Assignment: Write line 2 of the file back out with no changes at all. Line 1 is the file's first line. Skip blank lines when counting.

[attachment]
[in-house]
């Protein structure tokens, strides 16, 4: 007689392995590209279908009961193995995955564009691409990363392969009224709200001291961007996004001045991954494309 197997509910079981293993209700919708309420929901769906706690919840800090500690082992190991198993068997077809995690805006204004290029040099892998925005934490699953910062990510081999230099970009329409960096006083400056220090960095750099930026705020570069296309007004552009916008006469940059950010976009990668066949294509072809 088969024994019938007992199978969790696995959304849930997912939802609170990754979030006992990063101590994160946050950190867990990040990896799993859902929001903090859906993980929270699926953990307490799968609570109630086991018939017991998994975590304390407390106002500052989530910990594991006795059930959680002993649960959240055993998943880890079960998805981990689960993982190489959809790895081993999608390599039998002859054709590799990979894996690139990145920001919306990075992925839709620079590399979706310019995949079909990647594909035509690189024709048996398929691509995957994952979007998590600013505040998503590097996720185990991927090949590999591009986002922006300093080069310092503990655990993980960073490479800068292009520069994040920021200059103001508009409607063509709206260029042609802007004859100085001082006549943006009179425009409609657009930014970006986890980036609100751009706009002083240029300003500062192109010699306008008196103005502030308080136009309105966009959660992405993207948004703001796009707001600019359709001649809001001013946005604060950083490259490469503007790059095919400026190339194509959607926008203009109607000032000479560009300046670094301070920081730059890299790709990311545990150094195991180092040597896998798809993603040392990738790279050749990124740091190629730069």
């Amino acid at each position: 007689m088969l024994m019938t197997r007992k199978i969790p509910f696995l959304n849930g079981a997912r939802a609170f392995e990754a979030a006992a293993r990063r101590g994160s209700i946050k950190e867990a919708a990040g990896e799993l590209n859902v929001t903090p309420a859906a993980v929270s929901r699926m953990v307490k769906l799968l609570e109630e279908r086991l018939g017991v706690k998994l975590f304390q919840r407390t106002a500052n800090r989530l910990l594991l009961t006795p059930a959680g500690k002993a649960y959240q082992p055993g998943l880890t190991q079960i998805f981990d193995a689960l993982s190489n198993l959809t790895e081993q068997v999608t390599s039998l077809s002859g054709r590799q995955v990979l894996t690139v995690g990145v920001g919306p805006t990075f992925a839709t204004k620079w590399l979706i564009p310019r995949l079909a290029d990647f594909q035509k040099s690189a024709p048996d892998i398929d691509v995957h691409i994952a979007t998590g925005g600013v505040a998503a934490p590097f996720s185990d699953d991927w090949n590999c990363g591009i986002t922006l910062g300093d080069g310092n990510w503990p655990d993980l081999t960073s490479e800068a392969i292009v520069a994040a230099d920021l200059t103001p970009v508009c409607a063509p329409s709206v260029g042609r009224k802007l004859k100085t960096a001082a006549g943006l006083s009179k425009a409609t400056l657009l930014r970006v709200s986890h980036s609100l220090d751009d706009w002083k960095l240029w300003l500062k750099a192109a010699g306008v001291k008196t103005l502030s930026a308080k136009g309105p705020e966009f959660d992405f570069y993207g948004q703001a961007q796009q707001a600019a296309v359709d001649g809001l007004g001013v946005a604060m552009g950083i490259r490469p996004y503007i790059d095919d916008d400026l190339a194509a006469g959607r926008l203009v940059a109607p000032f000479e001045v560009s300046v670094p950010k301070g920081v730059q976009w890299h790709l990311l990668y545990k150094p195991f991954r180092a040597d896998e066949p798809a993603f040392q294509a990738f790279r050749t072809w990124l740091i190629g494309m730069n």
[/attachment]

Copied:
């Protein structure tokens, strides 16, 4: 007689392995590209279908009961193995995955564009691409990363392969009224709200001291961007996004001045991954494309 197997509910079981293993209700919708309420929901769906706690919840800090500690082992190991198993068997077809995690805006204004290029040099892998925005934490699953910062990510081999230099970009329409960096006083400056220090960095750099930026705020570069296309007004552009916008006469940059950010976009990668066949294509072809 088969024994019938007992199978969790696995959304849930997912939802609170990754979030006992990063101590994160946050950190867990990040990896799993859902929001903090859906993980929270699926953990307490799968609570109630086991018939017991998994975590304390407390106002500052989530910990594991006795059930959680002993649960959240055993998943880890079960998805981990689960993982190489959809790895081993999608390599039998002859054709590799990979894996690139990145920001919306990075992925839709620079590399979706310019995949079909990647594909035509690189024709048996398929691509995957994952979007998590600013505040998503590097996720185990991927090949590999591009986002922006300093080069310092503990655990993980960073490479800068292009520069994040920021200059103001508009409607063509709206260029042609802007004859100085001082006549943006009179425009409609657009930014970006986890980036609100751009706009002083240029300003500062192109010699306008008196103005502030308080136009309105966009959660992405993207948004703001796009707001600019359709001649809001001013946005604060950083490259490469503007790059095919400026190339194509959607926008203009109607000032000479560009300046670094301070920081730059890299790709990311545990150094195991180092040597896998798809993603040392990738790279050749990124740091190629730069």